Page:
Tax Alerts
Tax Briefing(s)





Peer review is a process of self-regulation for the accounting profession.  The purpose of the peer review program is to enhance the quality of accounting, auditing and attestation services by CPA firms.  As a member of the AICPA, Reynolds & Rowella participates in the profession’s program to maintain certain quality standards in our processes and procedures.  Our participation includes a review by an independent CPA who inspects our systems and the financial reports we produce.

We are pleased to announce that R&R has just undergone and passed its peer review, with no deficiencies being reported. We pride ourselves on being committed to the highest level of quality professional services to our clients, and this review is one indication that we are accomplishing our commitment.  Our clients can expect this same level of service to continue into the future, and they can indeed expect more from us.


Life expectancies for many Americans have increased to such an extent that most taxpayers who retire at age 65 expect to live for another 20 years or more. Several years ago, a number of insurance companies began to offer a new financial product, often called the longevity annuity or deferred income annuity, which requires upfront payment of a premium in exchange for a guarantee of a certain amount of fixed income starting after the purchaser reaches age 80 or 85. Despite the wisdom behind the longevity annuity, this new type of product did not sell especially well, principally for tax reasons. These roadblocks, however, have largely been removed by new regulations.


The IRS continues to ramp-up its work to fight identity theft/refund fraud and recently announced new rules allowing the use of abbreviated (truncated) personal identification numbers and employer identification numbers. Instead of showing a taxpayer's full Social Security number (SSN) or other identification number on certain forms, asterisks or Xs replace the first five digits and only the last four digits appear. The final rules, however, do impose some important limits on the use of truncated taxpayer identification numbers (known as "TTINs").


On July 22, two federal appeals courts roughly 100 miles apart reached very different conclusions about one of the most widely-used provisions of the Affordable Care Act: the Code Sec. 36B premium assistance tax credit. The U.S. Court of Appeals for the District of Columbia Circuit found that the IRS had overreached when it issued regulations providing that individuals who obtain health coverage through a federally-facilitated Affordable Care Act Marketplace are eligible for the tax credit. In contrast, the Fourth Circuit Court of Appeals, sitting in Richmond, Virginia, upheld the IRS regulations as a valid exercise of the agency's authority. The contradictory decisions create a split among the Circuits, which could prompt the U.S. Supreme Court to review the IRS regulations.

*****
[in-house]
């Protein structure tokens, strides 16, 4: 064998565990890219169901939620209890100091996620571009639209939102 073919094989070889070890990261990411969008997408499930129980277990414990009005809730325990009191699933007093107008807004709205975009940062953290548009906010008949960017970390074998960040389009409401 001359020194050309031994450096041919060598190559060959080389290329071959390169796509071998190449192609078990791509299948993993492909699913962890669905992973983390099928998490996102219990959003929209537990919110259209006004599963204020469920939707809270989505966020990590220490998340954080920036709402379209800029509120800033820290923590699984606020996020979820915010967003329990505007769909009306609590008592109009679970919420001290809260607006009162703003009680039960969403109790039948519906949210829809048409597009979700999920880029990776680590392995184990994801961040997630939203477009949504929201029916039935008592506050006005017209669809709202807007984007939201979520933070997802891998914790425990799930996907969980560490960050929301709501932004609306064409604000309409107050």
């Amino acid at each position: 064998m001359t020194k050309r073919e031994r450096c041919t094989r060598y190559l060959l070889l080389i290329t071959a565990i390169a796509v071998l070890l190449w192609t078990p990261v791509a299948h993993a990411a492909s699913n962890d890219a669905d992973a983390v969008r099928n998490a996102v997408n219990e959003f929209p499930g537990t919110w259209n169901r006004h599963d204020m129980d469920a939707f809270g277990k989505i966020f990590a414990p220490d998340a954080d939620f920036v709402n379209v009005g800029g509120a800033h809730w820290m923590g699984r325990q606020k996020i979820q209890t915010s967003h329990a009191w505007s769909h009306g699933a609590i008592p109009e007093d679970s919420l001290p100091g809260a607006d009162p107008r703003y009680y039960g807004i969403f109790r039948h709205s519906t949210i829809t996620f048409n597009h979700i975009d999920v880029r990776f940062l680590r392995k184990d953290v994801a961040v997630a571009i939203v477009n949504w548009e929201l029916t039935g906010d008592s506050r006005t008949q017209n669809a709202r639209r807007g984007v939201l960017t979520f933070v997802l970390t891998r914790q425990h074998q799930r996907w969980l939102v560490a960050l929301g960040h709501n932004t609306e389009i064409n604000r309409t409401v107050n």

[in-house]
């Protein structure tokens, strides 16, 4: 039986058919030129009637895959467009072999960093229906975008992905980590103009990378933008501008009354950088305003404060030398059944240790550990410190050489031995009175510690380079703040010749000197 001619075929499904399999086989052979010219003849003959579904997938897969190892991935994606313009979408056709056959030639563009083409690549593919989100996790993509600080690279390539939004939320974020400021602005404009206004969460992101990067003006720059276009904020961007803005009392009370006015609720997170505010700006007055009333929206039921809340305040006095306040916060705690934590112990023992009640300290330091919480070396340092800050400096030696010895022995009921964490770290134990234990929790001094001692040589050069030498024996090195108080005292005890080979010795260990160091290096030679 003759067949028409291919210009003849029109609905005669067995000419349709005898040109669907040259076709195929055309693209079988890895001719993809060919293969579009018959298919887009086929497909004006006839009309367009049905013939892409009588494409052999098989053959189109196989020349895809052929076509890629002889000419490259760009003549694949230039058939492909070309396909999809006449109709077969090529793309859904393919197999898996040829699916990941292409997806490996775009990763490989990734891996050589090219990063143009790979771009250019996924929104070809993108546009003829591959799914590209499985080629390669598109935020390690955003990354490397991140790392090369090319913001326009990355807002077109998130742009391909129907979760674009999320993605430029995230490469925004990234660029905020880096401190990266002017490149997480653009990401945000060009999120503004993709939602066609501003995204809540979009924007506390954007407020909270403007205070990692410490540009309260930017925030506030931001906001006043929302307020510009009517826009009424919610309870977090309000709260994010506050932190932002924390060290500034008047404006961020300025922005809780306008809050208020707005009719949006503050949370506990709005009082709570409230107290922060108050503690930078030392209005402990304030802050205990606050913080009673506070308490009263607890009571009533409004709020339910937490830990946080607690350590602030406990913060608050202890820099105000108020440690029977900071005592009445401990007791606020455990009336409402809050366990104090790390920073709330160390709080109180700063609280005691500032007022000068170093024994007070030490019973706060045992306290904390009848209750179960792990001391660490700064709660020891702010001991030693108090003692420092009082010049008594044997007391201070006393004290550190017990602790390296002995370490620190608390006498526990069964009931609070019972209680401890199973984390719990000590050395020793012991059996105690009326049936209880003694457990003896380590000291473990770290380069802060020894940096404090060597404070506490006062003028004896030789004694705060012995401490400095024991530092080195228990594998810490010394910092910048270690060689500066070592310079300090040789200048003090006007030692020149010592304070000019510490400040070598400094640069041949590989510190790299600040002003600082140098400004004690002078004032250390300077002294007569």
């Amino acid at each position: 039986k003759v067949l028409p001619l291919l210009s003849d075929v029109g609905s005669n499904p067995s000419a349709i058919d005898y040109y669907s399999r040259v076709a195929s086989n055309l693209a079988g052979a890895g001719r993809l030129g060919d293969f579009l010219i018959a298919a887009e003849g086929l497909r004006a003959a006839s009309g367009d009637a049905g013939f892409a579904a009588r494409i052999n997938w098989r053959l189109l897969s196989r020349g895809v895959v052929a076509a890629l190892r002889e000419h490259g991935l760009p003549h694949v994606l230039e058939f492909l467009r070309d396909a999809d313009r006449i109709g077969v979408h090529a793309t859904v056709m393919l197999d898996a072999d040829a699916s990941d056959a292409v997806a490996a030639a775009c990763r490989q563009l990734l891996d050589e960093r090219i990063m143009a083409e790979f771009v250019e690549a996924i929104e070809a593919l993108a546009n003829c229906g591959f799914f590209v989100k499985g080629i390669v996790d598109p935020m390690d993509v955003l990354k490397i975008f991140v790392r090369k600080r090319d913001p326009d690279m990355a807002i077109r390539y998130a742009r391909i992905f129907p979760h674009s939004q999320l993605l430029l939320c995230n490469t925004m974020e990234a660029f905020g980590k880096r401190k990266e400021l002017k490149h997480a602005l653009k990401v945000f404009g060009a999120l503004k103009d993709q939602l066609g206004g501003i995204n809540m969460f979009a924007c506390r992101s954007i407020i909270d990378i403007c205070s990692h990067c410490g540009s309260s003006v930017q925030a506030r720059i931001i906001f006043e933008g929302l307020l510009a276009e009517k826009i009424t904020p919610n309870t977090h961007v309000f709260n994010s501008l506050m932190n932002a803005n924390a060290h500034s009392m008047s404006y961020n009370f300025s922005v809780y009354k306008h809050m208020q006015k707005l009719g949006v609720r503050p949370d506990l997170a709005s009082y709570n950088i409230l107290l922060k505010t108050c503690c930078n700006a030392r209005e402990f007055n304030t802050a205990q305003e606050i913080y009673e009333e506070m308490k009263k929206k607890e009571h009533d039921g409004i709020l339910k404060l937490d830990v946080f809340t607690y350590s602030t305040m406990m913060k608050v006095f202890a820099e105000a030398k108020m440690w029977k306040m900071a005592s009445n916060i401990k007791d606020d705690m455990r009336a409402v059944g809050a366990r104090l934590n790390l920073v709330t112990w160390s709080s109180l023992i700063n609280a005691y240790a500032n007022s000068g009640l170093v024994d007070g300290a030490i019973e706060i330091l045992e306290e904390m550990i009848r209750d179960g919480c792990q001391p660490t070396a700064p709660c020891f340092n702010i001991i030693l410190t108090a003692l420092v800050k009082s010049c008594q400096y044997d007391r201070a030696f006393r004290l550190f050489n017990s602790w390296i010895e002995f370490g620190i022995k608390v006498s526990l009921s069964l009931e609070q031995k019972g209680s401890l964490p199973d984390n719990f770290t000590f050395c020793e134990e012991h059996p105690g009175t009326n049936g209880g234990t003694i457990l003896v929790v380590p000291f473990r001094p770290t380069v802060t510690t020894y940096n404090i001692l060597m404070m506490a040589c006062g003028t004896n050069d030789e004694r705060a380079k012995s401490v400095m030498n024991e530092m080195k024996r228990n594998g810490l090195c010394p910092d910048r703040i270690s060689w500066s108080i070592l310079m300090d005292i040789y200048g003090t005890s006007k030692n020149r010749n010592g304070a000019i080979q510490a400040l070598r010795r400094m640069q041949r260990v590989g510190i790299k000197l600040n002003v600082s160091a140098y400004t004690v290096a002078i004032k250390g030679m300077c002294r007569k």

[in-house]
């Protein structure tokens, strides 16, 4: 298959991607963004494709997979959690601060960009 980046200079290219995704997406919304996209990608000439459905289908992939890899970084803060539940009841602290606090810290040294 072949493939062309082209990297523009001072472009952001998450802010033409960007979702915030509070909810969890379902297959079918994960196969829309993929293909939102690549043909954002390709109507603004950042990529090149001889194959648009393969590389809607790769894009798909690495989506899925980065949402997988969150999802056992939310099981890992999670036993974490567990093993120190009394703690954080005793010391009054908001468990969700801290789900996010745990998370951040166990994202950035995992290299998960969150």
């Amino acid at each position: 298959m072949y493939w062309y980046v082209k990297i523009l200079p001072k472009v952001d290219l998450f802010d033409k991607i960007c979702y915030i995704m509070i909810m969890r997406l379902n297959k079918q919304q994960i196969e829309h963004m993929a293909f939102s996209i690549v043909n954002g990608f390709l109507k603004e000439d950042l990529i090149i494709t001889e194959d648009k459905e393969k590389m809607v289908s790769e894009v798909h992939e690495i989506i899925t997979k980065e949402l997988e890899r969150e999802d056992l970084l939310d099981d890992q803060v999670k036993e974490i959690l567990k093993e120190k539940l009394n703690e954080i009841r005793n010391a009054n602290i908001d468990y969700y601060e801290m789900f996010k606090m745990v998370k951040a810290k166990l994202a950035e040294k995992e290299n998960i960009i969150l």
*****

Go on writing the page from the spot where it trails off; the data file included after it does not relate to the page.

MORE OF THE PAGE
Employers may be able to claim a tax credit for a portion of their expenses for providing child care to their employees. Code Sec. 45F allows a employer-provided child care credit, which is a part of the general business credit. Businesses calculate the credit using Form 8882, Credit for Employer-Provided Childcare Facilities and Service, and enter any credit amount on Form 3800, General Business Credit, which must be attached to an employer's tax return.


Taxpayers that plan to operate a business have a variety of choices. A single individual can operate as a C corporation, an S corporation, a limited liability company (LLC), or a sole proprietorship. Two or more individuals can form a partnership, a corporation (C or S), or an LLC.


As an individual or business, it is your responsibility to be aware of and to meet your tax filing/reporting deadlines. This calendar summarizes important tax reporting and filing data for individuals, businesses and other taxpayers for the month of August 2014.